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© 2012 Jones et al: Strategic Managerial Accounting: Hospitality, Tourism & Events Applications 6thedition, Goodfellow Publishers Chapter 8 Costing & Customer.

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Presentation on theme: "© 2012 Jones et al: Strategic Managerial Accounting: Hospitality, Tourism & Events Applications 6thedition, Goodfellow Publishers Chapter 8 Costing & Customer."— Presentation transcript:

1 © 2012 Jones et al: Strategic Managerial Accounting: Hospitality, Tourism & Events Applications 6thedition, Goodfellow Publishers Chapter 8 Costing & Customer Profitability Analysis (CPA)

2 © 2012 Jones et al: Strategic Managerial Accounting: Hospitality, Tourism & Events Applications 6thedition, Goodfellow Publishers Objectives After studying this topic you should be able to:  Understand the relationship between the marketing and management accounting functions;  Understand and use Activity Based Costing (ABC) and Activity Based Management (ABM) to support management decisions; and  Critically evaluate the use of; market segment profitability analysis, customer profitability analysis, and profit sensitivity analysis as tools to aid managers’ in hospitality, tourism and events environments.

3 © 2012 Jones et al: Strategic Managerial Accounting: Hospitality, Tourism & Events Applications 6thedition, Goodfellow Publishers Market decisions An external focus of an organisation leads to decisions as to:  Which specific market are we in?  Who is our customer?  What do these customers want?  Can we deliver what they want?  Will this make us a profit?  Could other markets offer a better profit potential?

4 © 2012 Jones et al: Strategic Managerial Accounting: Hospitality, Tourism & Events Applications 6thedition, Goodfellow Publishers Market and customer examples (1) What market are we in? Who are our customers? What do they want? Events - Weddings Those who want a bespoke service Something designed specifically for them, a ‘one-off’ event, but prepared to pay for this ‘uniqueness’ desired from the event. Events - Weddings Those on a budget, but wanting a special day They want a memorable day, cost is a concern so they want to select from pre- set all-inclusive packages that they can budget for. Events – Music festival year olds with a passion for contemporary music Top artists, mixing with like-minded individuals, basic camping facilities, bar facilities and a simple food provision. Events – Music festival FamiliesA safe friendly environment, with good music for the adults, but also entertainment for the children, with workshops and family focused camping facilities, quality food & drink provision.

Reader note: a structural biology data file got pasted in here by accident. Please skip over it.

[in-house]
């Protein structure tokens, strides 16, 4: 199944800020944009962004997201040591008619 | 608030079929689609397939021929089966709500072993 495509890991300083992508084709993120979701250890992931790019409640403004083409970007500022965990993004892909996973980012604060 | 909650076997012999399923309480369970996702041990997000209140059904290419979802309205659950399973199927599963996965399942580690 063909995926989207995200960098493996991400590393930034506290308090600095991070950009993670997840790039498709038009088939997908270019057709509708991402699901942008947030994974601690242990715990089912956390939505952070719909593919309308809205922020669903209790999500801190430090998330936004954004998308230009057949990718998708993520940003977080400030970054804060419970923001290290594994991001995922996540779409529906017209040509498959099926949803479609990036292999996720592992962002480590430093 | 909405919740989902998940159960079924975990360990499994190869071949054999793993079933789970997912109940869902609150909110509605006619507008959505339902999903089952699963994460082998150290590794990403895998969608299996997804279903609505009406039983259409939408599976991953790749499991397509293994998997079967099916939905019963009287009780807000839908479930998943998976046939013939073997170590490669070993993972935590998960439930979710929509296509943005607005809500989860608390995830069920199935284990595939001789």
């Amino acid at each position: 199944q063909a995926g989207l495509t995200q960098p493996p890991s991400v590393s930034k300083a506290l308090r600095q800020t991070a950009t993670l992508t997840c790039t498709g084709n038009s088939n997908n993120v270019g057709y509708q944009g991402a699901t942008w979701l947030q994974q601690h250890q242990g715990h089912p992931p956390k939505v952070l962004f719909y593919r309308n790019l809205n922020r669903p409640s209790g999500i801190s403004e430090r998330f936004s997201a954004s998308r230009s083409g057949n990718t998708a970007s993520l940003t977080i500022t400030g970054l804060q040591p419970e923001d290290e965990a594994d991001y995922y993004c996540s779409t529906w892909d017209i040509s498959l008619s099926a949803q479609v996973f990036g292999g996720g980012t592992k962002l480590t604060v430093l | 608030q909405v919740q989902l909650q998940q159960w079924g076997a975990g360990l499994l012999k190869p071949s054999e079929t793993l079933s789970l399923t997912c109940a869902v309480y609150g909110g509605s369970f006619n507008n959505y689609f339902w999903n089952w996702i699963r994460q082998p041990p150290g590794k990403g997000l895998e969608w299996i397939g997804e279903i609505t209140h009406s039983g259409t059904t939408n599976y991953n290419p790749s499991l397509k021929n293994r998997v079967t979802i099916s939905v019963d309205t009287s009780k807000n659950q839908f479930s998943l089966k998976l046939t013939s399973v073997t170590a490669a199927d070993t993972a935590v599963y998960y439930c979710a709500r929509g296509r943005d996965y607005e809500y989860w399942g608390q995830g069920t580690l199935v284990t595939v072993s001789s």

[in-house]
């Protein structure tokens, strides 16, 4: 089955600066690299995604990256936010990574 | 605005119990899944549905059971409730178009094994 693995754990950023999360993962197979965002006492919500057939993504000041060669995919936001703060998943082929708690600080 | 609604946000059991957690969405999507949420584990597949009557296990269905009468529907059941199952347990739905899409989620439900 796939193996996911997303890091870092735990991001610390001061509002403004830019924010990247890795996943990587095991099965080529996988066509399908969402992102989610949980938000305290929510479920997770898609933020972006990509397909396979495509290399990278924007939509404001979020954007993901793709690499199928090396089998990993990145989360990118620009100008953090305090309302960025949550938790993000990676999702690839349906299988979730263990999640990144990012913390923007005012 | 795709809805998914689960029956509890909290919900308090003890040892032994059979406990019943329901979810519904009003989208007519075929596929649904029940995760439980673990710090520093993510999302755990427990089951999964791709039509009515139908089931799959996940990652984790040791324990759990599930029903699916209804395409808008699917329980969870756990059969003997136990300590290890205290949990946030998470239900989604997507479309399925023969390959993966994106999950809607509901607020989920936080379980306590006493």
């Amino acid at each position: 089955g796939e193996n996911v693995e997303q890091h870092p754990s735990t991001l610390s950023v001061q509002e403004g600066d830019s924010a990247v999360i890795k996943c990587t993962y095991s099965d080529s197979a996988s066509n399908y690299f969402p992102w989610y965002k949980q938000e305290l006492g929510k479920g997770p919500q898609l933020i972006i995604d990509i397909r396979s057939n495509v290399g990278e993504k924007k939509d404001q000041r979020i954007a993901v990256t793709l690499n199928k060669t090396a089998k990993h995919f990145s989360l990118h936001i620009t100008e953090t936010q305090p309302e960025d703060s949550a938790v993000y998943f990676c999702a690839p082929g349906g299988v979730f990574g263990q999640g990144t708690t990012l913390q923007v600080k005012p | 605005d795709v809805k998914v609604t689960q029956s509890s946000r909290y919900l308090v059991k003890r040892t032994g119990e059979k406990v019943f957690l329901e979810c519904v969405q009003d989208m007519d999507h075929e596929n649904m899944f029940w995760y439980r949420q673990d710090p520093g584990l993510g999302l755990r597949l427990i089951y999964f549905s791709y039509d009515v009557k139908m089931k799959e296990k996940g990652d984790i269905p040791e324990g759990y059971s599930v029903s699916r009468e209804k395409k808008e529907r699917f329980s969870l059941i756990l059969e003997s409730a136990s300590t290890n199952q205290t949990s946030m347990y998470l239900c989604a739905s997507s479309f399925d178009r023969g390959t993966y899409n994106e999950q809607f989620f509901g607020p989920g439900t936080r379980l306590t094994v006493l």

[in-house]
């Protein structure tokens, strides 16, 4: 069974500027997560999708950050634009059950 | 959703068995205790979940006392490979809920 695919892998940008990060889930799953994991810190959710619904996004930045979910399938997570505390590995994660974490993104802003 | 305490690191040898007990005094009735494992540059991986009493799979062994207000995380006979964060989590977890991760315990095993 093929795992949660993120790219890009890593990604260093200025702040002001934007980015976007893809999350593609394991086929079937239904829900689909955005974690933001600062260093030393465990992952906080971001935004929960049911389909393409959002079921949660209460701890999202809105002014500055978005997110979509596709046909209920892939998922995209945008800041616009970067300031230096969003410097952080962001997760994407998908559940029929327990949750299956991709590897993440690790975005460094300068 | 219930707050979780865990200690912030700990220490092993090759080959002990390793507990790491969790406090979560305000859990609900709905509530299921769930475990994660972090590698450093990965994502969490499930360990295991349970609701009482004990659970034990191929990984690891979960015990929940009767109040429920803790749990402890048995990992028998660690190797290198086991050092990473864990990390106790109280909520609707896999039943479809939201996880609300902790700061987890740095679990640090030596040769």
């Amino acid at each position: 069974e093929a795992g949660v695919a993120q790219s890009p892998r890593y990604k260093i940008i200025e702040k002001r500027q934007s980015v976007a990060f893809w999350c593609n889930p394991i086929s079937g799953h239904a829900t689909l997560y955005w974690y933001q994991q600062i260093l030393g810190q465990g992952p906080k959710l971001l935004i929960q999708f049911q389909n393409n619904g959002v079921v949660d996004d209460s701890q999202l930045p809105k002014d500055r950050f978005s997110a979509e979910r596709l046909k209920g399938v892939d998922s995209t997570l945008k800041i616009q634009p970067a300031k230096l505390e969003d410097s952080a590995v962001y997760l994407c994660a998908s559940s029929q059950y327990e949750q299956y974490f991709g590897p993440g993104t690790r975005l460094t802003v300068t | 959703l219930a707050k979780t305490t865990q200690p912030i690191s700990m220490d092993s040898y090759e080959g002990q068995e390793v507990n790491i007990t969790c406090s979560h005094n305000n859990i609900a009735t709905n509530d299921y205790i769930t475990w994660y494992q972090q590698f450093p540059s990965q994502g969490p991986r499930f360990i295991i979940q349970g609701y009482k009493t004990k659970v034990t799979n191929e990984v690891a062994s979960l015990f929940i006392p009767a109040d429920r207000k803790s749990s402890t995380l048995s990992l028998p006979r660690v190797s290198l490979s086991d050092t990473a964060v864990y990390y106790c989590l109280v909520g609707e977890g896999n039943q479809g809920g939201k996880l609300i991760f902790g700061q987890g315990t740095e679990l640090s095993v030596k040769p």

5 © 2012 Jones et al: Strategic Managerial Accounting: Hospitality, Tourism & Events Applications 6thedition, Goodfellow Publishers Market and customer examples (2) What market are we in? Who are our customers? What do they want? Hospitality 5* hotel (International Airport) Airline crew and air passengers A one night stay with easy access to the airport, possibly parking whilst away, 24 hour services so they can arrive, eat and leave at a time convenient to flight needs. Hospitality 5* hotel (city centre) Overseas travellers at the ‘high end’, & corporate executive business travellers Traditional hospitality, opulent surroundings, attention to service details, traditional hotel styling & atmosphere, like-minded customers Hospitality 5* hotel (city centre) Entertainment and creative industry corporate executives, younger celebrities, ‘young money’ Want 5* facilities, but with a lively, vibrant modern atmosphere in a hotel with a contemporary style and modern service and up-to-the-minute gadgets and technology.

6 © 2012 Jones et al: Strategic Managerial Accounting: Hospitality, Tourism & Events Applications 6thedition, Goodfellow Publishers marketing/accounting interface (1)

7 © 2012 Jones et al: Strategic Managerial Accounting: Hospitality, Tourism & Events Applications 6thedition, Goodfellow Publishers marketing/accounting interface (2) ScenarioIssueCombined solution A coach tour operator contacts the hotels central reservation team, they want to book 30 rooms in your hotel for next March for Saturday night. The numbers of rooms are available to be booked and you have a special discounted rate with this tour operator. The reservation team are rewarded on the number of room sold, the rooms need to be filled and, even at the discounted rate, 30 £50 each represents £1,500 sales revenue. From the accountants perspective financial data might show: There is a buoyant weekend break market, booking these rooms for Saturday night will make them difficult to sell Friday for one night – an opportunity cost; This tour operator has been very slow to pay its bills in the past, requiring a lot of chasing and there is concern over their credit rating. This could lead to cash flow problems as the amount of trade receivables (debtors) increases or bad debts in the future; or This is a great opportunity and these customers tend to have a high ‘secondary spend’ in the bar and spa facilities making this a good opportunity.